Dwight, Theodore W. ((Theodore William),), 1822-1892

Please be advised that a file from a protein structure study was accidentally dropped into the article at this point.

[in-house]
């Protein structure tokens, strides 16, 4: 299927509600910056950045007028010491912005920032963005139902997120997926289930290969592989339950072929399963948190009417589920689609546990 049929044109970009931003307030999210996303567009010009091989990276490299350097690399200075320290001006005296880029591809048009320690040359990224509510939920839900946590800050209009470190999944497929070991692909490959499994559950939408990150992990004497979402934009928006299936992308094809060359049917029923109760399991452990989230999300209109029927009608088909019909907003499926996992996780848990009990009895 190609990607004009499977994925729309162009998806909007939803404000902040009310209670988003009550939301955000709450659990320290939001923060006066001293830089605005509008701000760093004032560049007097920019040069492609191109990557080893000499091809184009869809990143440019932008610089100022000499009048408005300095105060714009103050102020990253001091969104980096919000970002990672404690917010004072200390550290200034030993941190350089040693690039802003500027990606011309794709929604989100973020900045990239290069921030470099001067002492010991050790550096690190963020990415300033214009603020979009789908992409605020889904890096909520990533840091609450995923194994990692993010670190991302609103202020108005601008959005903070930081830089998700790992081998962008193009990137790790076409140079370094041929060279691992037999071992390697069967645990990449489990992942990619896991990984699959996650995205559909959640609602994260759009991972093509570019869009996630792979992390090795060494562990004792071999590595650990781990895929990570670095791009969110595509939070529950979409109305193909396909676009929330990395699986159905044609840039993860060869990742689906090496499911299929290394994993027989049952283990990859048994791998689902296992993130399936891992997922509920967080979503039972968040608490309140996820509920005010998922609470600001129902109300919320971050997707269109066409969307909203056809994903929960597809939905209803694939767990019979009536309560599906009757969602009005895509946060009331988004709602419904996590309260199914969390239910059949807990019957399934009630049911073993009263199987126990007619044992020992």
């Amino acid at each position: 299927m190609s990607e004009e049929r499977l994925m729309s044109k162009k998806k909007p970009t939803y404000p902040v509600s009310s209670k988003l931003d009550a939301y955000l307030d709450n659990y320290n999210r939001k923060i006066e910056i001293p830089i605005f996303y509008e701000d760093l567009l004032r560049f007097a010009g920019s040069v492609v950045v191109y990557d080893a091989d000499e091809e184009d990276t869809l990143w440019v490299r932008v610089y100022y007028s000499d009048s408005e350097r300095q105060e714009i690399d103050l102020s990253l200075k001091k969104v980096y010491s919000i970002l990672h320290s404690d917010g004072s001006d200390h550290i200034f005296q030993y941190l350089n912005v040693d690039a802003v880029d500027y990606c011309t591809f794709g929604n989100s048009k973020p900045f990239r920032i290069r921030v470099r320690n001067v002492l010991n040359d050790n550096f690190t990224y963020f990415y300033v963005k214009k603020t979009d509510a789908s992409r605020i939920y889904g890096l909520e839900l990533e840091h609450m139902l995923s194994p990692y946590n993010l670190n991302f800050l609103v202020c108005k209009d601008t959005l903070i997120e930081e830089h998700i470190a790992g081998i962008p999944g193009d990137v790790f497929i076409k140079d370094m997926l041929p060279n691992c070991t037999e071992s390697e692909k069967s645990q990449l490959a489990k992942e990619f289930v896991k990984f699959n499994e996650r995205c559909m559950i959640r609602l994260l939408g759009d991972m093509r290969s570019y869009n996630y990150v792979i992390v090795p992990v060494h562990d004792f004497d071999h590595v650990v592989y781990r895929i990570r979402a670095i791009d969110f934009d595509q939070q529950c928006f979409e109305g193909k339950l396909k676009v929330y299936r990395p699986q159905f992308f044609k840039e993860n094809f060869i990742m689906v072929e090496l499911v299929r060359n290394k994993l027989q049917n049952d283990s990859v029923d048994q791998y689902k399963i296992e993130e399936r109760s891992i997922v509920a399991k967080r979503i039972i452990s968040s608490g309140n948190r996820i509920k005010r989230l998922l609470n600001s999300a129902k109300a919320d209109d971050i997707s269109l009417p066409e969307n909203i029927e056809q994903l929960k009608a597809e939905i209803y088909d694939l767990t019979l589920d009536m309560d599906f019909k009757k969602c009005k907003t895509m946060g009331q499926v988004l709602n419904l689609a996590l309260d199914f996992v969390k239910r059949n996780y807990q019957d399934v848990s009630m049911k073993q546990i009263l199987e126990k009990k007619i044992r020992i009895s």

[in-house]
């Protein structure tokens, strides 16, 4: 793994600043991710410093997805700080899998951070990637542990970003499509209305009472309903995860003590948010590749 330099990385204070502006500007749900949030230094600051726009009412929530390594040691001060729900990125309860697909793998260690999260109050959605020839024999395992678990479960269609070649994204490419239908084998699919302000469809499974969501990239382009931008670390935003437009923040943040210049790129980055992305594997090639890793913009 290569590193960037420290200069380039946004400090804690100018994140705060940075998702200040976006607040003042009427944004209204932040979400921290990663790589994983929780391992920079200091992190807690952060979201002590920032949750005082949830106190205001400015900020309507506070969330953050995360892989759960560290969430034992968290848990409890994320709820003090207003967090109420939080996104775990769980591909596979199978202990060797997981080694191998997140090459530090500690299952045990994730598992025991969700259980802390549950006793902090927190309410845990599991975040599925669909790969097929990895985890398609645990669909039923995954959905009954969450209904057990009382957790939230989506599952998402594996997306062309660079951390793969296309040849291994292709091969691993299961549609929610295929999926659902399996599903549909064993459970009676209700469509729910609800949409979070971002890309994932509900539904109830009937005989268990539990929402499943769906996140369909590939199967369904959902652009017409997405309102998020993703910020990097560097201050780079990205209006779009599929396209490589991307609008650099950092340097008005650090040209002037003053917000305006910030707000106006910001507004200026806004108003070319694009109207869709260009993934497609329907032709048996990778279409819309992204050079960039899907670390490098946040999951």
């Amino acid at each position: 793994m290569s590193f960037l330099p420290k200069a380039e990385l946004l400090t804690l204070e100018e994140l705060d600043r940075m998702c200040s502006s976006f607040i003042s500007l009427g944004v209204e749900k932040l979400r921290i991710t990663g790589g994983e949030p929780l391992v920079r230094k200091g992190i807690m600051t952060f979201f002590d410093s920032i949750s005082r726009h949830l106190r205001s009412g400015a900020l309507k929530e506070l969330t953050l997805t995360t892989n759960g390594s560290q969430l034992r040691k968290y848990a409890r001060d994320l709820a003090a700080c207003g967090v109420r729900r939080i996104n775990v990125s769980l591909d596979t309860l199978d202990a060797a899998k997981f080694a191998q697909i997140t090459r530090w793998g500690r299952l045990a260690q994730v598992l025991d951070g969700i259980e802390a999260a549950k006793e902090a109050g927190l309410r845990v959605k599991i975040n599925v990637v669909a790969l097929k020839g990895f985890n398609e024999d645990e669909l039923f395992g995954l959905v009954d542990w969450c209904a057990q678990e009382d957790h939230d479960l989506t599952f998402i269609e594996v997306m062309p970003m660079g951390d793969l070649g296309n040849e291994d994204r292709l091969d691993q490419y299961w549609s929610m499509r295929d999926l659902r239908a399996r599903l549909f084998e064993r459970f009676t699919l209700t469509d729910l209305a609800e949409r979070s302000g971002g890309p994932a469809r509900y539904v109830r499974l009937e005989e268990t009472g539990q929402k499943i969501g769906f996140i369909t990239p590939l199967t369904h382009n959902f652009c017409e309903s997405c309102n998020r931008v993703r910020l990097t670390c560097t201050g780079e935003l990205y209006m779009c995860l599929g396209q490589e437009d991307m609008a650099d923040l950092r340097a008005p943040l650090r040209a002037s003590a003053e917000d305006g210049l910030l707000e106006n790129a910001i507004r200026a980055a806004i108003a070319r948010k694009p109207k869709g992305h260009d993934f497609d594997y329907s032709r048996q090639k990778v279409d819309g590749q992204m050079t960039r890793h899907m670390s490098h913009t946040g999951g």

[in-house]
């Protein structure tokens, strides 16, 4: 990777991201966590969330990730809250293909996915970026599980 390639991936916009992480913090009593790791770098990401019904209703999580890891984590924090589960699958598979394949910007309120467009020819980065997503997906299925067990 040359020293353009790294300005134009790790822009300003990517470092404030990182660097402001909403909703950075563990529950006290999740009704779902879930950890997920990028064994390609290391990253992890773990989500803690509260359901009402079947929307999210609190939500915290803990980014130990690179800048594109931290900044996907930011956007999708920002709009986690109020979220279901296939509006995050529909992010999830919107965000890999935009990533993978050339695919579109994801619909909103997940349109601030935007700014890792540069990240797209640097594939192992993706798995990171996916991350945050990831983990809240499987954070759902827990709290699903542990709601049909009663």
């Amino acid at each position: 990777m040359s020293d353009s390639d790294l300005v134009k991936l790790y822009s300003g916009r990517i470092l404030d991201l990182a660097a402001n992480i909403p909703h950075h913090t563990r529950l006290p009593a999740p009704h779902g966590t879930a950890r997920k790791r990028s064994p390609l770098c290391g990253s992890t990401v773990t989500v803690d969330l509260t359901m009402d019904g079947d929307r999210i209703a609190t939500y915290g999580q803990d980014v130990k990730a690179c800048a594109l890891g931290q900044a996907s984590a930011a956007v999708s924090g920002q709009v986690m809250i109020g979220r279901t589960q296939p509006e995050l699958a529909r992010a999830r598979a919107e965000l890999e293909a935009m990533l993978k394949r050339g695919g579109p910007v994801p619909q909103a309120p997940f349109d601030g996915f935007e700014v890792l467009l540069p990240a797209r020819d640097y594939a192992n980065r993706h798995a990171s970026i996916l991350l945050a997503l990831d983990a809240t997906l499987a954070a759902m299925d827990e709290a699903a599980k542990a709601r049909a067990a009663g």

Theodore Dwight was born in Catskill, NY, on 18 July, 1822, and died in Clinton, NY, on 29 June, 1892. After graduating as a member of the Hamilton College class of 1840, Dwight entered Yale Law School in 1841. Although he did not finish his course of study, he was admitted to the New York bar in 1845. In 1846, Dwight was appointed to the Maynard Professorship of law, history, civil polity, and political economy at Hamilton College. During the twelve years he held this position he systemized and extended the course and study of law, and oversaw the incorporation of Hamilton Law School in 1855. In 1858, Dwight accepted an appointment from the newly established Columbia Law School to serve as professor of municipal law. Dwight eventually became Dean of Columbia Law School and was active in the teaching of law until his retirement in 1891. Though he rarely acted as counsel, Dwight was involved in many aspects of the law. Along with lecturing in Constitutional Law at Cornell University (1869-1871) and Amherst College (1870-1872), Dwight was also appointed to a committee which examined the New York prison system, served as the President of the New York State Prison Association, and worked as the associate editor of the American Law Register.